boston marathon 2013
United through the veil of one moment in time, social media displays the true essence of humanity. Victims. Heroes. Defenders. Defenceless. All represented in the eyes of the world wide web in a myriad of captions, comments, pictures, and paintings.
I remember a day in September, 2001, that shifted my world. I watched it unfold in front of me, two planes crashing into two towers, and all the pain and grief and disbelief that followed. I remember watching my daughter, just two days before her second birthday, and thinking that even though she was far too young to realize it her world had forever been altered.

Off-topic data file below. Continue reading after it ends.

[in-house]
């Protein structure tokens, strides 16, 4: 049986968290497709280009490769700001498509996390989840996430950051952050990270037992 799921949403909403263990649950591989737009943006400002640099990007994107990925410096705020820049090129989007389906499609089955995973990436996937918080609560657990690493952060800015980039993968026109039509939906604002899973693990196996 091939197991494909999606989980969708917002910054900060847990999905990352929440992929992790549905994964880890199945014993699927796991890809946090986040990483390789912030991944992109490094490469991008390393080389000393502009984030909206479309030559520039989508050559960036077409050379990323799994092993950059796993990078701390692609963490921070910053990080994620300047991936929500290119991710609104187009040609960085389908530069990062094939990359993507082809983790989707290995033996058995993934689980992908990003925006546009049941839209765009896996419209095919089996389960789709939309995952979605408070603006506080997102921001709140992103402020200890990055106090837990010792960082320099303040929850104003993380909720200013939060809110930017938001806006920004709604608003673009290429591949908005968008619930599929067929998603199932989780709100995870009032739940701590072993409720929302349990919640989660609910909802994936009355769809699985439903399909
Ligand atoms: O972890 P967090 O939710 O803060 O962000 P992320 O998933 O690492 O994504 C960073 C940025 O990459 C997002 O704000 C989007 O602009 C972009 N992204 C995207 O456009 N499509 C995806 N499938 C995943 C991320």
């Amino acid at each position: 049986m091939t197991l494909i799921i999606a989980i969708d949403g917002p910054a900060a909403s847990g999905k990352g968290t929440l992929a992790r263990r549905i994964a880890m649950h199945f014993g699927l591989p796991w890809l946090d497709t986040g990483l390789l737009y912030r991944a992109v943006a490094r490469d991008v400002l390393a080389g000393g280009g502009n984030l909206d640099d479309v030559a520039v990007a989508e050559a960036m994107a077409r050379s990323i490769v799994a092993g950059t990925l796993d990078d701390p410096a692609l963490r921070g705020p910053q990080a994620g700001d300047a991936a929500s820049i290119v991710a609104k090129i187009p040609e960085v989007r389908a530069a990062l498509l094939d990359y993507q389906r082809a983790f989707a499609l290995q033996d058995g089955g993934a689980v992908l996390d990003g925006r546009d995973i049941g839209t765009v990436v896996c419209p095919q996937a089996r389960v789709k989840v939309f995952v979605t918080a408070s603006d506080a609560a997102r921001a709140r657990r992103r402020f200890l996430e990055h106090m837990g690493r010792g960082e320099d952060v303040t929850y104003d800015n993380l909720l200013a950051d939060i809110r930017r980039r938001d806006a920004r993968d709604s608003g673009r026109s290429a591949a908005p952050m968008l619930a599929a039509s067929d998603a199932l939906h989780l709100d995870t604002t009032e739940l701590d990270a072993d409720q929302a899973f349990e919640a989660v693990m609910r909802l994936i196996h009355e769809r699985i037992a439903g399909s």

The bombings at the finish line of the Boston Marathon has rocked the nation. Many children overheard their parents talking about it, or caught a glance of the news coverage. How does a parent effectively discuss the event of today? I have a few suggestions, based on some psychological tenants to help guide you.
At its very core, the marathon is about overcoming. The spirit of the marathon burns inside the people who run it. Most will have another opportunity to take on the marathon and they'll get to cross the line and revel in their accomplishment at another event or in Boston next year. Some won't, and that is truly tragic.
Chris Kavanagh knows that he was very lucky. Kavanagh, an 62-year old sales consultant from Oakville, Ont. crossed the Boston
An Edmonton man reportedly crossed the finish line at the Boston Marathon minutes before explosions at the world-renowned
Rob Watson’s first Boston Marathon will be forever etched in his memory, but the elation he felt as the top Canadian racer